Building cluster houses is a long-term issue

The ministers of Long-Term Care and De Jonge of Housing have grand plans to improve housing for the elderly. In the near future, 290,000 accommodations for the elderly should be realized. Part of this (170,000) consists of adaptation and new construction, and 120,000 consists of cluster homes, of which 40,000 with care.

Also 600,000 regular homes

In addition, about 600,000 regular homes are being built. In the coming months, all parties will sit down to discuss this. One thing is certain: it will take a long time.

What’s the problem?

In less than 10 years, the Netherlands will have more than 2 million over-75s. That is almost double compared to now. Some of them will certainly require complex care. Hopefully not the vast majority, but thousands will no longer be able to go through life without help and support. People who need this help can go to a nursing home. And there the shoe pinches in a painful way. There is already a list of almost 22,000 people waiting for a nursing home bed. Minister of Long-Term Care, Helder, has a huge problem on her plate. How does she solve this?

Solution: cluster homes

The minister has taken the plunge. Expansion of nursing home beds is not desirable. After all, there is not enough staff. Now 1 in 7 (according to other calculations 1 in 6) people work in healthcare. In order to maintain the level of care, 1 in 4 people will have to work in this sector in the future. According to the ministry, this is not feasible. Not in terms of personnel and not in terms of finances. She has now “frozen” the number of beds in nursing homes at 130,000. This will be replaced by cluster homes where care is provided. In total about 40,000. Compare it with “knarrenhofjes”, tufts of senior homes that are located together. The residents pay rent or mortgage, and help each other if necessary. A certain degree of care will be added to the planned 40,000.

Is that the solution?

The question is whether that is the solution. “No,” says Corinne Ellemeet firmly. She is a member of parliament for GroenLinks and her package includes elderly policy. Minister Helder pretends that this form of housing is an alternative to nursing homes, but according to Ellemeet, it is not. The member of parliament sees it as “an addition to nursing home care, not an alternative because the same care cannot be provided.” Chairman Anneke Westerlaken of Actiz, the sector association of the healthcare organizations, puts it sharply: “The number of beds is now frozen at 130,000, but the planned cluster homes are still a long way off.”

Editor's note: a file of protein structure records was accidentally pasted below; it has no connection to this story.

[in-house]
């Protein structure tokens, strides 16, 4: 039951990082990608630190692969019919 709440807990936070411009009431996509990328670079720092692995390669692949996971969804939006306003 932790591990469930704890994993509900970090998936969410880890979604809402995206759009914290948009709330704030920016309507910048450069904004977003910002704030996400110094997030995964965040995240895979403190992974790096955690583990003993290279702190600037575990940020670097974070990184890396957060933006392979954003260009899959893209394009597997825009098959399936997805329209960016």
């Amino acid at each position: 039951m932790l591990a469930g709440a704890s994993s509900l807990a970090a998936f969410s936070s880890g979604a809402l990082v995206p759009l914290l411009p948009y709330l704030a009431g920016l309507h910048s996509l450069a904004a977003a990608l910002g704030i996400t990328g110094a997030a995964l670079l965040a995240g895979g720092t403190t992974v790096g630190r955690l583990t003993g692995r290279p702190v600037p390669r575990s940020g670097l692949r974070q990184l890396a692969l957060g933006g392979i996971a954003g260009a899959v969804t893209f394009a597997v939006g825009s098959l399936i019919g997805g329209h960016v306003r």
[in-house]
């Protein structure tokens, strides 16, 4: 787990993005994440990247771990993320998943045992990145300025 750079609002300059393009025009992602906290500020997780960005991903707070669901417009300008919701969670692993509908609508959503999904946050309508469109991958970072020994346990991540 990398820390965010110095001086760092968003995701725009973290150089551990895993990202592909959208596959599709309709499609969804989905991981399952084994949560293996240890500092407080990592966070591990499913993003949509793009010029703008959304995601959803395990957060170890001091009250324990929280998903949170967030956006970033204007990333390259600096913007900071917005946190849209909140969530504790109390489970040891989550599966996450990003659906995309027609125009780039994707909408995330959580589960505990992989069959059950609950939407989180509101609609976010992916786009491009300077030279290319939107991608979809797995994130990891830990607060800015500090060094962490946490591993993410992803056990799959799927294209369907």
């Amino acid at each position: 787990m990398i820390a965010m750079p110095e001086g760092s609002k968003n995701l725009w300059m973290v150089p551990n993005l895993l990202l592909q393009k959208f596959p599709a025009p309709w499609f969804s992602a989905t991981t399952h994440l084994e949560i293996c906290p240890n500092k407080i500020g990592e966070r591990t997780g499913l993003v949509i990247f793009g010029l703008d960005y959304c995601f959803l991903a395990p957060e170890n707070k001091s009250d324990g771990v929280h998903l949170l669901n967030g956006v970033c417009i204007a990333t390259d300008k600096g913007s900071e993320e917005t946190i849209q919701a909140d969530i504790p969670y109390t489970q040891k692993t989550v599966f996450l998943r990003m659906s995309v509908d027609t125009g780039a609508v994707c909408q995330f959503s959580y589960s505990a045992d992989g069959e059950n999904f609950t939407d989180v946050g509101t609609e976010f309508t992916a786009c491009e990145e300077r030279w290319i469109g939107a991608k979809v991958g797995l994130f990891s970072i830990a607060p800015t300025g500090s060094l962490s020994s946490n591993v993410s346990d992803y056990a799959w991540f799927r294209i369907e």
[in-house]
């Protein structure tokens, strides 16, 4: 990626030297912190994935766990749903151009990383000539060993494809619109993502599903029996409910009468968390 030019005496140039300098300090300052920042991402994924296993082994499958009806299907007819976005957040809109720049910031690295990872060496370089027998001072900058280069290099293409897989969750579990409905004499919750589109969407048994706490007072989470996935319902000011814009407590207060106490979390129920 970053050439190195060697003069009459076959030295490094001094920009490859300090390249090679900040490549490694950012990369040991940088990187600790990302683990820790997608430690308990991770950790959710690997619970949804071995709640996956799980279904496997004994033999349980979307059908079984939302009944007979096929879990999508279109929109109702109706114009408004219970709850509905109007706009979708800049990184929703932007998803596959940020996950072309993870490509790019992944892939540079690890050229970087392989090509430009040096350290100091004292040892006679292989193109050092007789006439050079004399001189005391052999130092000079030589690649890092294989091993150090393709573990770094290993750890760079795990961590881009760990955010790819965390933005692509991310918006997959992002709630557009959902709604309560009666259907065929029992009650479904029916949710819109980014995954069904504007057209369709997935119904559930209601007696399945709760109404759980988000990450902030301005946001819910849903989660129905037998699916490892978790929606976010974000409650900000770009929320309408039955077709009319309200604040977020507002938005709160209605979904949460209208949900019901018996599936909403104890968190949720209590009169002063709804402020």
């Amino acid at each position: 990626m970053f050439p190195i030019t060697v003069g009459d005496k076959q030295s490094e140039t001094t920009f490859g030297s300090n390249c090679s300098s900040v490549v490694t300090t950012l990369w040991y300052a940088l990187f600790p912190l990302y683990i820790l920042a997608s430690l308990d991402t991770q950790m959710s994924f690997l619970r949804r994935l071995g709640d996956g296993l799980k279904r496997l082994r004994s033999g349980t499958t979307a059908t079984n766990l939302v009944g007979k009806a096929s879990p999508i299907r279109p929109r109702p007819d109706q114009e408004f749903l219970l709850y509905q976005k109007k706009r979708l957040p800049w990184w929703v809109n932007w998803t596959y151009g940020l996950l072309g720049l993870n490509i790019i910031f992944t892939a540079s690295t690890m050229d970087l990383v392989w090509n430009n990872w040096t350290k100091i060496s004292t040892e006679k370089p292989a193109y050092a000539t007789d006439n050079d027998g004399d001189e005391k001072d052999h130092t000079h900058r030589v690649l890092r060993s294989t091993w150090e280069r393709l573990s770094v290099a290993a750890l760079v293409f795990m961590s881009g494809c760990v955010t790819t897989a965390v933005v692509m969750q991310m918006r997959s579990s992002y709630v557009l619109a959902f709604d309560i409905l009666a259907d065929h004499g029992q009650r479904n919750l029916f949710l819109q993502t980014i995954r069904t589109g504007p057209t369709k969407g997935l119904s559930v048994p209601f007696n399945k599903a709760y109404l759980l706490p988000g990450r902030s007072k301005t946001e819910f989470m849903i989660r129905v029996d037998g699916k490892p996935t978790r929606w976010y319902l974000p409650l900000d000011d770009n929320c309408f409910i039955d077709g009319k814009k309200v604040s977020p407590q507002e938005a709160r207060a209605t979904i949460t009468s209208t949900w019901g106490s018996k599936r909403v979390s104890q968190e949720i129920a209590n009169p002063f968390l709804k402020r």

It’s going to take a long time

The latter is true as a bus. In the coming months, municipalities, housing corporations and healthcare institutions will join together to discuss. Where should be built, how many houses in one place and when can the spade be put into the ground? Before all noses are in one direction, we will easily be half a year to 1 year further. And then…? Then there are guaranteed to be all kinds of delaying consultation procedures, the nitrogen problem is not negligible and don’t forget the shortage of construction workers. On top of that comes the plan of Minister Hugo de Jonge to combat the housing shortage by building 610,000 regular houses. The ambitions are sky-high.

Pressure on care is only increasing

Moreover: 40,000 seems like a lot, but it isn’t. Most elderly people in need of care have no choice but to continue living at home. There is simply no room elsewhere. Anneke Westerlaken paints an ominous picture: this can be accompanied by pollution of the home, an increase in falls at home and subsequent hospital admissions, followed by sometimes months of rehabilitation. The healthcare workers are only getting busier. Professor of Geriatric Medicine Rudi Westendorp puts it as follows: “Just get used to it.” Just so you know.

“There will be no additional nursing home places”

(Photo: MAX)

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